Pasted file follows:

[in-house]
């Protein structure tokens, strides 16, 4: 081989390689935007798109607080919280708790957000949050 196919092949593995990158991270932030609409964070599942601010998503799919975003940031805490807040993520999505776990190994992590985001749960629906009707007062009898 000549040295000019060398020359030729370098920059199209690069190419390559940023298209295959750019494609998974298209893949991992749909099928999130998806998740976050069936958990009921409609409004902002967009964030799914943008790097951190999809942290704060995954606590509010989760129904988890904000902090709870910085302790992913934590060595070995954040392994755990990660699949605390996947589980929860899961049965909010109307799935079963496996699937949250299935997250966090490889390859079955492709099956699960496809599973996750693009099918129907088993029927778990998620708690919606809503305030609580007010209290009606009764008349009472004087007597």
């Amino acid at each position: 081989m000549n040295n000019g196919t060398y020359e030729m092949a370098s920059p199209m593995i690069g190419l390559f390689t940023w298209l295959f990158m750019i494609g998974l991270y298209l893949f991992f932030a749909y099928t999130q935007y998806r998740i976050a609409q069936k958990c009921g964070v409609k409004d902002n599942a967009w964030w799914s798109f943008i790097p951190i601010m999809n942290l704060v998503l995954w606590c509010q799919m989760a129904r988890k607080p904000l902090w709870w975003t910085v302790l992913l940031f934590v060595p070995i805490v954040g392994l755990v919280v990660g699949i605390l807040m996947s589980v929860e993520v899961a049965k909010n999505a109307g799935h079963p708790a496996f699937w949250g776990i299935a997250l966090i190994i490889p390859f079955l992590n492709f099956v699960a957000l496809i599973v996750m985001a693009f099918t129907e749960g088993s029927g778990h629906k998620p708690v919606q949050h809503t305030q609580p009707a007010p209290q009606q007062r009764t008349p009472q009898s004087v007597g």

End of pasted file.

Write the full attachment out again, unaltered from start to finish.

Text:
[in-house]
């Protein structure tokens, strides 16, 4: 081989390689935007798109607080919280708790957000949050 196919092949593995990158991270932030609409964070599942601010998503799919975003940031805490807040993520999505776990190994992590985001749960629906009707007062009898 000549040295000019060398020359030729370098920059199209690069190419390559940023298209295959750019494609998974298209893949991992749909099928999130998806998740976050069936958990009921409609409004902002967009964030799914943008790097951190999809942290704060995954606590509010989760129904988890904000902090709870910085302790992913934590060595070995954040392994755990990660699949605390996947589980929860899961049965909010109307799935079963496996699937949250299935997250966090490889390859079955492709099956699960496809599973996750693009099918129907088993029927778990998620708690919606809503305030609580007010209290009606009764008349009472004087007597």
């Amino acid at each position: 081989m000549n040295n000019g196919t060398y020359e030729m092949a370098s920059p199209m593995i690069g190419l390559f390689t940023w298209l295959f990158m750019i494609g998974l991270y298209l893949f991992f932030a749909y099928t999130q935007y998806r998740i976050a609409q069936k958990c009921g964070v409609k409004d902002n599942a967009w964030w799914s798109f943008i790097p951190i601010m999809n942290l704060v998503l995954w606590c509010q799919m989760a129904r988890k607080p904000l902090w709870w975003t910085v302790l992913l940031f934590v060595p070995i805490v954040g392994l755990v919280v990660g699949i605390l807040m996947s589980v929860e993520v899961a049965k909010n999505a109307g799935h079963p708790a496996f699937w949250g776990i299935a997250l966090i190994i490889p390859f079955l992590n492709f099956v699960a957000l496809i599973v996750m985001a693009f099918t129907e749960g088993s029927g778990h629906k998620p708690v919606q949050h809503t305030q609580p009707a007010p209290q009606q007062r009764t008349p009472q009898s004087v007597g």